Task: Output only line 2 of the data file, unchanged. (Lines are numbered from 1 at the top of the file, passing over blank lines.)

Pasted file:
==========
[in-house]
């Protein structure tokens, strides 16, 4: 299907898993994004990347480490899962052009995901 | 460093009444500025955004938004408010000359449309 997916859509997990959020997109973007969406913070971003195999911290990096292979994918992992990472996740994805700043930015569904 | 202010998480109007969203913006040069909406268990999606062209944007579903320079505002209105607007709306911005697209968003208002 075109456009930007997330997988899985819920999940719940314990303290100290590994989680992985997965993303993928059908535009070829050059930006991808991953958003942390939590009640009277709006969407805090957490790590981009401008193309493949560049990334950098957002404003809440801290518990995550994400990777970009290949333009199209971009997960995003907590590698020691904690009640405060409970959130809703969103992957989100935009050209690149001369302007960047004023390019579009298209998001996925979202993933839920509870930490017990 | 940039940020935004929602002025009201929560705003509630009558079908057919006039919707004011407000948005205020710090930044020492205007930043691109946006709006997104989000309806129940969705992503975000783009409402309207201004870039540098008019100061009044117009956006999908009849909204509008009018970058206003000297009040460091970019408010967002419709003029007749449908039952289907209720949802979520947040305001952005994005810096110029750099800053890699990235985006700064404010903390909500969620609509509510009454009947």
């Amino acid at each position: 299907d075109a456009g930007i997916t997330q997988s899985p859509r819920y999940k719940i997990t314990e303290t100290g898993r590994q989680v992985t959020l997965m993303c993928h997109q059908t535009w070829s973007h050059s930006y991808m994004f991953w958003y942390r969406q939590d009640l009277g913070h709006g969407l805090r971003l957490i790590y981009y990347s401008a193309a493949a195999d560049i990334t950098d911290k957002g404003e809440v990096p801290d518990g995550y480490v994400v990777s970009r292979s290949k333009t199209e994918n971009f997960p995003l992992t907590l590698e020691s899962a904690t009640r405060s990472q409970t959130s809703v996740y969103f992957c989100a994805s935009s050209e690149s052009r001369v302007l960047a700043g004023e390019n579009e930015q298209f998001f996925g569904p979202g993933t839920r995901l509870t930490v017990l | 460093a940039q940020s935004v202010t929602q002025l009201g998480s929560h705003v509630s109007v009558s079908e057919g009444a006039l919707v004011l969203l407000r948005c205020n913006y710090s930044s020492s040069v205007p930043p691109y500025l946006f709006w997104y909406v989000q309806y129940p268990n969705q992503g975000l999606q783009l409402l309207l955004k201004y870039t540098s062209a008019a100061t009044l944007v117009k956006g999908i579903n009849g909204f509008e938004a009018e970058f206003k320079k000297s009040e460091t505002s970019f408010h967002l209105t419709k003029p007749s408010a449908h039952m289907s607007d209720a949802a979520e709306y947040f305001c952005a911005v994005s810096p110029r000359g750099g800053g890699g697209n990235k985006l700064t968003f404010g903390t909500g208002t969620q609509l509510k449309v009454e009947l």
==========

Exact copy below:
């Protein structure tokens, strides 16, 4: 299907898993994004990347480490899962052009995901 | 460093009444500025955004938004408010000359449309 997916859509997990959020997109973007969406913070971003195999911290990096292979994918992992990472996740994805700043930015569904 | 202010998480109007969203913006040069909406268990999606062209944007579903320079505002209105607007709306911005697209968003208002 075109456009930007997330997988899985819920999940719940314990303290100290590994989680992985997965993303993928059908535009070829050059930006991808991953958003942390939590009640009277709006969407805090957490790590981009401008193309493949560049990334950098957002404003809440801290518990995550994400990777970009290949333009199209971009997960995003907590590698020691904690009640405060409970959130809703969103992957989100935009050209690149001369302007960047004023390019579009298209998001996925979202993933839920509870930490017990 | 940039940020935004929602002025009201929560705003509630009558079908057919006039919707004011407000948005205020710090930044020492205007930043691109946006709006997104989000309806129940969705992503975000783009409402309207201004870039540098008019100061009044117009956006999908009849909204509008009018970058206003000297009040460091970019408010967002419709003029007749449908039952289907209720949802979520947040305001952005994005810096110029750099800053890699990235985006700064404010903390909500969620609509509510009454009947």